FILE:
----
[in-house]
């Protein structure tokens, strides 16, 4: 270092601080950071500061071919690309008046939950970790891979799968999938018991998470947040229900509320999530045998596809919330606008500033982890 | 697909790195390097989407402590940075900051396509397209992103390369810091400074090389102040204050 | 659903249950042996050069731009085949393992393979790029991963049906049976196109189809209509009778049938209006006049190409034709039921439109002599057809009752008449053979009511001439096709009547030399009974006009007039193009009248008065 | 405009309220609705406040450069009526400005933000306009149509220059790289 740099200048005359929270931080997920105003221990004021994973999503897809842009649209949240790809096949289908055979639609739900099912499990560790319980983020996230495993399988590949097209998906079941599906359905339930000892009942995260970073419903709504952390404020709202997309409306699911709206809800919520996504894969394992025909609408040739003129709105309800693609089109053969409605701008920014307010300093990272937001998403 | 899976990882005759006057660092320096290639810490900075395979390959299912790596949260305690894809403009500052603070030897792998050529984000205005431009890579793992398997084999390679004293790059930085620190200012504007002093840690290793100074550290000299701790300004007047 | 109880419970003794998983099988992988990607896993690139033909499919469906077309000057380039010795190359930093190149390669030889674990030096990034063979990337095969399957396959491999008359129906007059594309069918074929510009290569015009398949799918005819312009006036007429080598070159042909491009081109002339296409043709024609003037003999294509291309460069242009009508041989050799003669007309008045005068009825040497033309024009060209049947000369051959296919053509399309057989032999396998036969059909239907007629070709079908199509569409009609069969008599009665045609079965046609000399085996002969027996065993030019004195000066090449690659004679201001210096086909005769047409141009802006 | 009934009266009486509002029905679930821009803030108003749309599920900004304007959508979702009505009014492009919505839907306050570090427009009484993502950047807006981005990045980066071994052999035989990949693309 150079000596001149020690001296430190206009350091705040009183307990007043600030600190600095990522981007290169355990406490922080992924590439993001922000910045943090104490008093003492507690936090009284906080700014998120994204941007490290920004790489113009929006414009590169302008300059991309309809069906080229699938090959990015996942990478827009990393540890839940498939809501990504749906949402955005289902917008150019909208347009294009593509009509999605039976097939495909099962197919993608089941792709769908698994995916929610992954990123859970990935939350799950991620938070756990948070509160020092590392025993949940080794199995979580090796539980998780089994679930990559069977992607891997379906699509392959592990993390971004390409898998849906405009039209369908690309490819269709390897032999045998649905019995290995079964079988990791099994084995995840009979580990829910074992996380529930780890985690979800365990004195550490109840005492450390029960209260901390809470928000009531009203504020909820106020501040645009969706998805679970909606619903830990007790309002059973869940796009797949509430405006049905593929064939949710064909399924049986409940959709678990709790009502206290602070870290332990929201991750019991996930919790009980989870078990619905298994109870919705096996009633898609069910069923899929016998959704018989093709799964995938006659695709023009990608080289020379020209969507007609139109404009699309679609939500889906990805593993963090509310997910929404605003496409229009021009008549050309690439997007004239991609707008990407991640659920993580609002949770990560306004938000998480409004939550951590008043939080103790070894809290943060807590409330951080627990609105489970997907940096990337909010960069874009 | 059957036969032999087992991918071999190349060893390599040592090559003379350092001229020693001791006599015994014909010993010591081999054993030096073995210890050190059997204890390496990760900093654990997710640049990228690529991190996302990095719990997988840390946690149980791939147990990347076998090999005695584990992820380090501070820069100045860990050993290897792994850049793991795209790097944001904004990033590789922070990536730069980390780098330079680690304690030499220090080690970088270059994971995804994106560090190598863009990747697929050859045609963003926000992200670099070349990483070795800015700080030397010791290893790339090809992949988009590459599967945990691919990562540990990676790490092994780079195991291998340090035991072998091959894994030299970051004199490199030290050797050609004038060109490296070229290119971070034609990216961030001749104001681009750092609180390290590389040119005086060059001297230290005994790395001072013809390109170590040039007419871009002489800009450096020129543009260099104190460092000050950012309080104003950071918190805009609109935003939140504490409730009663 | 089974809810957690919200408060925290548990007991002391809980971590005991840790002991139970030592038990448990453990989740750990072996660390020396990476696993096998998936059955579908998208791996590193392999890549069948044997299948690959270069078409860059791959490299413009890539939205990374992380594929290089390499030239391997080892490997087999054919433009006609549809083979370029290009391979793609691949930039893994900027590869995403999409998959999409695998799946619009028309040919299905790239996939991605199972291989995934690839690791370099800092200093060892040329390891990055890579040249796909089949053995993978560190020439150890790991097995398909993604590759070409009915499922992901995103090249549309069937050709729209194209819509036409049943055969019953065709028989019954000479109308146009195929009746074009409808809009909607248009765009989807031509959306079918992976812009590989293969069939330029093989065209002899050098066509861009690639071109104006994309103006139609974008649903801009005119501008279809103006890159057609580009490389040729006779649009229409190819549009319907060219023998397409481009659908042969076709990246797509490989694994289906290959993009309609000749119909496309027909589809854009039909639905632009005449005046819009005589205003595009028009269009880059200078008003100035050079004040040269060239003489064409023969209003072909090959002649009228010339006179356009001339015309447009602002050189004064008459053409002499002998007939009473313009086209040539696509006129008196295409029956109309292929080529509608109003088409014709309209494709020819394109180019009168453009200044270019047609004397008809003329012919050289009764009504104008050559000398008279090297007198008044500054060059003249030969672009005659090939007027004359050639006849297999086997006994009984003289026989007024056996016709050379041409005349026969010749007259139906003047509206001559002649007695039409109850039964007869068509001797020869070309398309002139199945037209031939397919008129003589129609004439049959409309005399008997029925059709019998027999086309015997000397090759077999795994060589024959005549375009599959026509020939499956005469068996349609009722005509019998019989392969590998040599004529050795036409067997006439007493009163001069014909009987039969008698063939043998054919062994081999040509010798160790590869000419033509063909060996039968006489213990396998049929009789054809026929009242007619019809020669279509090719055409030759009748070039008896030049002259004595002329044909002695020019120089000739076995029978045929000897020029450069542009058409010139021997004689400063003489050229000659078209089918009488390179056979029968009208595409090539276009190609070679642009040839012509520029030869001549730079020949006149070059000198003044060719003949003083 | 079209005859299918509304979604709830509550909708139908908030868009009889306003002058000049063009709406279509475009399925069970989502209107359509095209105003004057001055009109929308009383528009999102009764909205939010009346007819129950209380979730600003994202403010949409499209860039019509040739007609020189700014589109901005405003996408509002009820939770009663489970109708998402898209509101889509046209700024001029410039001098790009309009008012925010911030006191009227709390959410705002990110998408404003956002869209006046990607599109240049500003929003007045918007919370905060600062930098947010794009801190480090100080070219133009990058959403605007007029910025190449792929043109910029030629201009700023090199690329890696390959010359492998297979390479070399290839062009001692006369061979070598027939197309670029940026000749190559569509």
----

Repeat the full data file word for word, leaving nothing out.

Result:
[in-house]
């Protein structure tokens, strides 16, 4: 270092601080950071500061071919690309008046939950970790891979799968999938018991998470947040229900509320999530045998596809919330606008500033982890 | 697909790195390097989407402590940075900051396509397209992103390369810091400074090389102040204050 | 659903249950042996050069731009085949393992393979790029991963049906049976196109189809209509009778049938209006006049190409034709039921439109002599057809009752008449053979009511001439096709009547030399009974006009007039193009009248008065 | 405009309220609705406040450069009526400005933000306009149509220059790289 740099200048005359929270931080997920105003221990004021994973999503897809842009649209949240790809096949289908055979639609739900099912499990560790319980983020996230495993399988590949097209998906079941599906359905339930000892009942995260970073419903709504952390404020709202997309409306699911709206809800919520996504894969394992025909609408040739003129709105309800693609089109053969409605701008920014307010300093990272937001998403 | 899976990882005759006057660092320096290639810490900075395979390959299912790596949260305690894809403009500052603070030897792998050529984000205005431009890579793992398997084999390679004293790059930085620190200012504007002093840690290793100074550290000299701790300004007047 | 109880419970003794998983099988992988990607896993690139033909499919469906077309000057380039010795190359930093190149390669030889674990030096990034063979990337095969399957396959491999008359129906007059594309069918074929510009290569015009398949799918005819312009006036007429080598070159042909491009081109002339296409043709024609003037003999294509291309460069242009009508041989050799003669007309008045005068009825040497033309024009060209049947000369051959296919053509399309057989032999396998036969059909239907007629070709079908199509569409009609069969008599009665045609079965046609000399085996002969027996065993030019004195000066090449690659004679201001210096086909005769047409141009802006 | 009934009266009486509002029905679930821009803030108003749309599920900004304007959508979702009505009014492009919505839907306050570090427009009484993502950047807006981005990045980066071994052999035989990949693309 150079000596001149020690001296430190206009350091705040009183307990007043600030600190600095990522981007290169355990406490922080992924590439993001922000910045943090104490008093003492507690936090009284906080700014998120994204941007490290920004790489113009929006414009590169302008300059991309309809069906080229699938090959990015996942990478827009990393540890839940498939809501990504749906949402955005289902917008150019909208347009294009593509009509999605039976097939495909099962197919993608089941792709769908698994995916929610992954990123859970990935939350799950991620938070756990948070509160020092590392025993949940080794199995979580090796539980998780089994679930990559069977992607891997379906699509392959592990993390971004390409898998849906405009039209369908690309490819269709390897032999045998649905019995290995079964079988990791099994084995995840009979580990829910074992996380529930780890985690979800365990004195550490109840005492450390029960209260901390809470928000009531009203504020909820106020501040645009969706998805679970909606619903830990007790309002059973869940796009797949509430405006049905593929064939949710064909399924049986409940959709678990709790009502206290602070870290332990929201991750019991996930919790009980989870078990619905298994109870919705096996009633898609069910069923899929016998959704018989093709799964995938006659695709023009990608080289020379020209969507007609139109404009699309679609939500889906990805593993963090509310997910929404605003496409229009021009008549050309690439997007004239991609707008990407991640659920993580609002949770990560306004938000998480409004939550951590008043939080103790070894809290943060807590409330951080627990609105489970997907940096990337909010960069874009 | 059957036969032999087992991918071999190349060893390599040592090559003379350092001229020693001791006599015994014909010993010591081999054993030096073995210890050190059997204890390496990760900093654990997710640049990228690529991190996302990095719990997988840390946690149980791939147990990347076998090999005695584990992820380090501070820069100045860990050993290897792994850049793991795209790097944001904004990033590789922070990536730069980390780098330079680690304690030499220090080690970088270059994971995804994106560090190598863009990747697929050859045609963003926000992200670099070349990483070795800015700080030397010791290893790339090809992949988009590459599967945990691919990562540990990676790490092994780079195991291998340090035991072998091959894994030299970051004199490199030290050797050609004038060109490296070229290119971070034609990216961030001749104001681009750092609180390290590389040119005086060059001297230290005994790395001072013809390109170590040039007419871009002489800009450096020129543009260099104190460092000050950012309080104003950071918190805009609109935003939140504490409730009663 | 089974809810957690919200408060925290548990007991002391809980971590005991840790002991139970030592038990448990453990989740750990072996660390020396990476696993096998998936059955579908998208791996590193392999890549069948044997299948690959270069078409860059791959490299413009890539939205990374992380594929290089390499030239391997080892490997087999054919433009006609549809083979370029290009391979793609691949930039893994900027590869995403999409998959999409695998799946619009028309040919299905790239996939991605199972291989995934690839690791370099800092200093060892040329390891990055890579040249796909089949053995993978560190020439150890790991097995398909993604590759070409009915499922992901995103090249549309069937050709729209194209819509036409049943055969019953065709028989019954000479109308146009195929009746074009409808809009909607248009765009989807031509959306079918992976812009590989293969069939330029093989065209002899050098066509861009690639071109104006994309103006139609974008649903801009005119501008279809103006890159057609580009490389040729006779649009229409190819549009319907060219023998397409481009659908042969076709990246797509490989694994289906290959993009309609000749119909496309027909589809854009039909639905632009005449005046819009005589205003595009028009269009880059200078008003100035050079004040040269060239003489064409023969209003072909090959002649009228010339006179356009001339015309447009602002050189004064008459053409002499002998007939009473313009086209040539696509006129008196295409029956109309292929080529509608109003088409014709309209494709020819394109180019009168453009200044270019047609004397008809003329012919050289009764009504104008050559000398008279090297007198008044500054060059003249030969672009005659090939007027004359050639006849297999086997006994009984003289026989007024056996016709050379041409005349026969010749007259139906003047509206001559002649007695039409109850039964007869068509001797020869070309398309002139199945037209031939397919008129003589129609004439049959409309005399008997029925059709019998027999086309015997000397090759077999795994060589024959005549375009599959026509020939499956005469068996349609009722005509019998019989392969590998040599004529050795036409067997006439007493009163001069014909009987039969008698063939043998054919062994081999040509010798160790590869000419033509063909060996039968006489213990396998049929009789054809026929009242007619019809020669279509090719055409030759009748070039008896030049002259004595002329044909002695020019120089000739076995029978045929000897020029450069542009058409010139021997004689400063003489050229000659078209089918009488390179056979029968009208595409090539276009190609070679642009040839012509520029030869001549730079020949006149070059000198003044060719003949003083 | 079209005859299918509304979604709830509550909708139908908030868009009889306003002058000049063009709406279509475009399925069970989502209107359509095209105003004057001055009109929308009383528009999102009764909205939010009346007819129950209380979730600003994202403010949409499209860039019509040739007609020189700014589109901005405003996408509002009820939770009663489970109708998402898209509101889509046209700024001029410039001098790009309009008012925010911030006191009227709390959410705002990110998408404003956002869209006046990607599109240049500003929003007045918007919370905060600062930098947010794009801190480090100080070219133009990058959403605007007029910025190449792929043109910029030629201009700023090199690329890696390959010359492998297979390479070399290839062009001692006369061979070598027939197309670029940026000749190559569509």